One word, curt, cut through the cold night air.

We both looked up and out. We were not startled. But my blood ran cold and her eyes told me she felt the same. Everything had been so meticulously planned, no detail had not been examined and re-examined and combed through to cover all possible eventualities. But there will always be unknown unknowns, here in Cambridge just as much as in Rumsfeldt’s Iraq.

“I said dance”.

Shots rang out and echoed in the night air.

There was someone as meant business – and who also had some sadistic sense of melodrama. I took that as my cue:
“Waltz or Polka?” I sardonically questioned, attempting to sound both cool and collected.

Further shots spat out in response. Shards and splinters bounced about close to me. Far from dancing, I stood stock still. I whispered: “Tess, are you OK?”, then “Keep ever so still”.

There was no response. “Tess” I repeated, at slightly louder a volume. Whoever was behind the shots knew where we were, anyway, but a low profile seemed the wisest choice. Perhaps there was some uncertainty.

All that planning now wasted. Our mission seemed lost. If we survived, there was no way we’d now achieve our goal. If there was one, our future now looked bleak indeed. “Damn” I thought, then “Damn you, who are you? Why, how, and where are you?” I blurted, stumbling slightly as I struggled to make myself calm, pretend to be calm. Convince my unseen opponent, at least.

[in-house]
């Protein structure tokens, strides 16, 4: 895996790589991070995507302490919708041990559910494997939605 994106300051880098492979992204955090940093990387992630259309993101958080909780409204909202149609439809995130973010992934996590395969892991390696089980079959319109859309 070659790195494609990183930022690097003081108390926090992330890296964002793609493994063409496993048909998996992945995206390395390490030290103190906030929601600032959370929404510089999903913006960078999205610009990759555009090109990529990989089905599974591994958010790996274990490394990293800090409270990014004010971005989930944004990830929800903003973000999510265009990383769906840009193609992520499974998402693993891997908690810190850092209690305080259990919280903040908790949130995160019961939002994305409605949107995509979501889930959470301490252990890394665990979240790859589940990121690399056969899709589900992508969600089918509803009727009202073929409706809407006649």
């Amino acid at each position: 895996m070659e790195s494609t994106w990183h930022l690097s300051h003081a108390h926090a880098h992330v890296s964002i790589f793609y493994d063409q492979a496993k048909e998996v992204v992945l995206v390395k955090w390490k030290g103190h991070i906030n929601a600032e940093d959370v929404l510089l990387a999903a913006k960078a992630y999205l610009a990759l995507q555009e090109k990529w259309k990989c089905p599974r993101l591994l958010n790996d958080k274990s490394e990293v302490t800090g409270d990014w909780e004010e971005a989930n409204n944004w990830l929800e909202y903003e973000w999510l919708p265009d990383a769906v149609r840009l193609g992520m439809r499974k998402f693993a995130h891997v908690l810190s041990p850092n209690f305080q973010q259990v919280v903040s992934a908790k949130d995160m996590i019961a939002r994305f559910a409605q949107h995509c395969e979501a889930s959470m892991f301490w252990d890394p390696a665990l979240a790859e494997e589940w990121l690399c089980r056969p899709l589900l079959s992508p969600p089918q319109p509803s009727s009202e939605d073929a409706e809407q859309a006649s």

You see, I knew that I was still alive and uninjured. This unknown unknown, this Rumsfeldted individual had not wanted to eliminate me or, I was pretty confident, Tessa. But sure as Hell, there was intent to scare us, silence us and keep us frozen.

So, what the Hell, there was just one thing to do.

“Tess” I said, with a certain maybe insane enthusiasm, “would you care for this next……”

And more shots hit the floor and the wall behind me.

“See, they’re playing our most favourite tune.”

Another salvo. Out of the darkness more splinters scattered around my person. I felt an impact on my thigh and a sharp pain from the back of my neck and drew a deep breath as I stifled a cry of agony. I needed to summon up some of my emergency reserve tanks of inner strength and resilience.

How did it go? Oh yes:

“I’m singing in the rain, just singing in the rain

What a glorious feeling

I’m happy again, I’m laughing at clouds

So dark up above, the sun’s in my heart,

And I’m ready for love, let the stormy clouds chase

Everyone from the place, come on with the rain

I’ve gotta smile on my face, I’ll walk down the lane

With a happy refrain, Just singin’

Singin in the rain”


Dancing in the rain, I’m happy again

I’m dancin’ and singin’ in the rain”.

I’d first seen the film as such a young child and, well, by now, it was part of my psyche, deep in my soul. I realised it was a driver of my being, I realised that I was Gene Kelly and, most importantly, I realised the gunfire had stopped.

Somewhat abashed but with my pulse racing and so many conflicting emotions streamin through my brain (“…Streamin’ thro’ my brain…” I actually sang to myself) I put my hand to the intense pain I still felt on my neck and found a steady trickle of blood as I sank slowly to my knees and passed out.


Chris Hemmings

April 14th, 2016


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